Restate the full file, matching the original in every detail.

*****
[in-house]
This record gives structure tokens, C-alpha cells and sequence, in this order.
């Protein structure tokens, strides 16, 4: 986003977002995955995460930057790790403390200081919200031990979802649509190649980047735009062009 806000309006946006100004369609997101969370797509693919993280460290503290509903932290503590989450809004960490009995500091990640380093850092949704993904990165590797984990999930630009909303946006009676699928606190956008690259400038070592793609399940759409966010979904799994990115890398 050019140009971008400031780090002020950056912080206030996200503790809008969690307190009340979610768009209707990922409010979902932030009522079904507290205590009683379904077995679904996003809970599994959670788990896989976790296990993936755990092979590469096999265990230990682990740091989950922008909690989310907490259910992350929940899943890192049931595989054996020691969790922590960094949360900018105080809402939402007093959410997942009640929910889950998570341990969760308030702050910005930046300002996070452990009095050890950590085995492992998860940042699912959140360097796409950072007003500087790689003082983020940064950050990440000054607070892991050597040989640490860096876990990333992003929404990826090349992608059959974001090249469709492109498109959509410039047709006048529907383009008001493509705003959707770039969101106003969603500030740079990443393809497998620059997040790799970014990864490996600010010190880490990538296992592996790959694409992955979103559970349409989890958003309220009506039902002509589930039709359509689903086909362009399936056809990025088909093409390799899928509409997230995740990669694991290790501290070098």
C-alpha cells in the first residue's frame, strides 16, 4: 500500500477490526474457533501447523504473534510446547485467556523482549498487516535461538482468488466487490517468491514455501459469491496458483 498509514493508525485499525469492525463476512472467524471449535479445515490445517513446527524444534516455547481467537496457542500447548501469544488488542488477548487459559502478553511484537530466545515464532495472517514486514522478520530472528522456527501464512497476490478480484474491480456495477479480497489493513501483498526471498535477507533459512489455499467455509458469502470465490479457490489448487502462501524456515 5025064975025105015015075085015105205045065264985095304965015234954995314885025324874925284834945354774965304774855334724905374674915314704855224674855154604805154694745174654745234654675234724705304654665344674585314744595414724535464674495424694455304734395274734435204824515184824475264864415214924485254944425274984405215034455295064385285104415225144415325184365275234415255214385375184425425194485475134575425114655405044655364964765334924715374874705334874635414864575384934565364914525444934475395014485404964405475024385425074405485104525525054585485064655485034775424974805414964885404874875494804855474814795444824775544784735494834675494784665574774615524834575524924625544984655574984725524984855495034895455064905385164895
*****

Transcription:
[in-house]
This record gives structure tokens, C-alpha cells and sequence, in this order.
């Protein structure tokens, strides 16, 4: 986003977002995955995460930057790790403390200081919200031990979802649509190649980047735009062009 806000309006946006100004369609997101969370797509693919993280460290503290509903932290503590989450809004960490009995500091990640380093850092949704993904990165590797984990999930630009909303946006009676699928606190956008690259400038070592793609399940759409966010979904799994990115890398 050019140009971008400031780090002020950056912080206030996200503790809008969690307190009340979610768009209707990922409010979902932030009522079904507290205590009683379904077995679904996003809970599994959670788990896989976790296990993936755990092979590469096999265990230990682990740091989950922008909690989310907490259910992350929940899943890192049931595989054996020691969790922590960094949360900018105080809402939402007093959410997942009640929910889950998570341990969760308030702050910005930046300002996070452990009095050890950590085995492992998860940042699912959140360097796409950072007003500087790689003082983020940064950050990440000054607070892991050597040989640490860096876990990333992003929404990826090349992608059959974001090249469709492109498109959509410039047709006048529907383009008001493509705003959707770039969101106003969603500030740079990443393809497998620059997040790799970014990864490996600010010190880490990538296992592996790959694409992955979103559970349409989890958003309220009506039902002509589930039709359509689903086909362009399936056809990025088909093409390799899928509409997230995740990669694991290790501290070098």
C-alpha cells in the first residue's frame, strides 16, 4: 500500500477490526474457533501447523504473534510446547485467556523482549498487516535461538482468488466487490517468491514455501459469491496458483 498509514493508525485499525469492525463476512472467524471449535479445515490445517513446527524444534516455547481467537496457542500447548501469544488488542488477548487459559502478553511484537530466545515464532495472517514486514522478520530472528522456527501464512497476490478480484474491480456495477479480497489493513501483498526471498535477507533459512489455499467455509458469502470465490479457490489448487502462501524456515 5025064975025105015015075085015105205045065264985095304965015234954995314885025324874925284834945354774965304774855334724905374674915314704855224674855154604805154694745174654745234654675234724705304654665344674585314744595414724535464674495424694455304734395274734435204824515184824475264864415214924485254944425274984405215034455295064385285104415225144415325184365275234415255214385375184425425194485475134575425114655405044655364964765334924715374874705334874635414864575384934565364914525444934475395014485404964405475024385425074405485104525525054585485064655485034775424974805414964885404874875494804855474814795444824775544784735494834675494784665574774615524834575524924625544984655574984725524984855495034895455064905385164895